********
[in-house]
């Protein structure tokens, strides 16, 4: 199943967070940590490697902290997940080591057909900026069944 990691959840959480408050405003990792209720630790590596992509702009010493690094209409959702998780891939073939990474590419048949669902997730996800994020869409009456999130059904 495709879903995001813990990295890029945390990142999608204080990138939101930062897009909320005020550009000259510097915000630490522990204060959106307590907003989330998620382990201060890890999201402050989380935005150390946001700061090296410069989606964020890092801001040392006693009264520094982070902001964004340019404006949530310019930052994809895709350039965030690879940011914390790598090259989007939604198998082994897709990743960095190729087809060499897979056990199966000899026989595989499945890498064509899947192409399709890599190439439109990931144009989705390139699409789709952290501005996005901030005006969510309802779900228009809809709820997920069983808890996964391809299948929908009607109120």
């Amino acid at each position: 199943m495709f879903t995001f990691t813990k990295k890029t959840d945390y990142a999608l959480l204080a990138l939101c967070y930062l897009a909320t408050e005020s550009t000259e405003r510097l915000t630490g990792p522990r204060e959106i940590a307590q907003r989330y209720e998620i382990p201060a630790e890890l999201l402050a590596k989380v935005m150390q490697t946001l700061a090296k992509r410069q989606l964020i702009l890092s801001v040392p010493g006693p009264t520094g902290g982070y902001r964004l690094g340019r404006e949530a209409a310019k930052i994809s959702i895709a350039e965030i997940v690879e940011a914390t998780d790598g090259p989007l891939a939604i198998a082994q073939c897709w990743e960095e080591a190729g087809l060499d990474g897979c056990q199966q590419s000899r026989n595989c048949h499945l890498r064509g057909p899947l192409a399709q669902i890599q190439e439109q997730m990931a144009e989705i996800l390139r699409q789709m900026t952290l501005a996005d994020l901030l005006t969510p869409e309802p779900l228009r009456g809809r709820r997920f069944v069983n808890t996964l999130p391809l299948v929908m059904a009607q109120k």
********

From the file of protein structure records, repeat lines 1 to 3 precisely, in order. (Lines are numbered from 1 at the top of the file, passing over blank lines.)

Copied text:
[in-house]
């Protein structure tokens, strides 16, 4: 199943967070940590490697902290997940080591057909900026069944 990691959840959480408050405003990792209720630790590596992509702009010493690094209409959702998780891939073939990474590419048949669902997730996800994020869409009456999130059904 495709879903995001813990990295890029945390990142999608204080990138939101930062897009909320005020550009000259510097915000630490522990204060959106307590907003989330998620382990201060890890999201402050989380935005150390946001700061090296410069989606964020890092801001040392006693009264520094982070902001964004340019404006949530310019930052994809895709350039965030690879940011914390790598090259989007939604198998082994897709990743960095190729087809060499897979056990199966000899026989595989499945890498064509899947192409399709890599190439439109990931144009989705390139699409789709952290501005996005901030005006969510309802779900228009809809709820997920069983808890996964391809299948929908009607109120």
């Amino acid at each position: 199943m495709f879903t995001f990691t813990k990295k890029t959840d945390y990142a999608l959480l204080a990138l939101c967070y930062l897009a909320t408050e005020s550009t000259e405003r510097l915000t630490g990792p522990r204060e959106i940590a307590q907003r989330y209720e998620i382990p201060a630790e890890l999201l402050a590596k989380v935005m150390q490697t946001l700061a090296k992509r410069q989606l964020i702009l890092s801001v040392p010493g006693p009264t520094g902290g982070y902001r964004l690094g340019r404006e949530a209409a310019k930052i994809s959702i895709a350039e965030i997940v690879e940011a914390t998780d790598g090259p989007l891939a939604i198998a082994q073939c897709w990743e960095e080591a190729g087809l060499d990474g897979c056990q199966q590419s000899r026989n595989c048949h499945l890498r064509g057909p899947l192409a399709q669902i890599q190439e439109q997730m990931a144009e989705i996800l390139r699409q789709m900026t952290l501005a996005d994020l901030l005006t969510p869409e309802p779900l228009r009456g809809r709820r997920f069944v069983n808890t996964l999130p391809l299948v929908m059904a009607q109120k």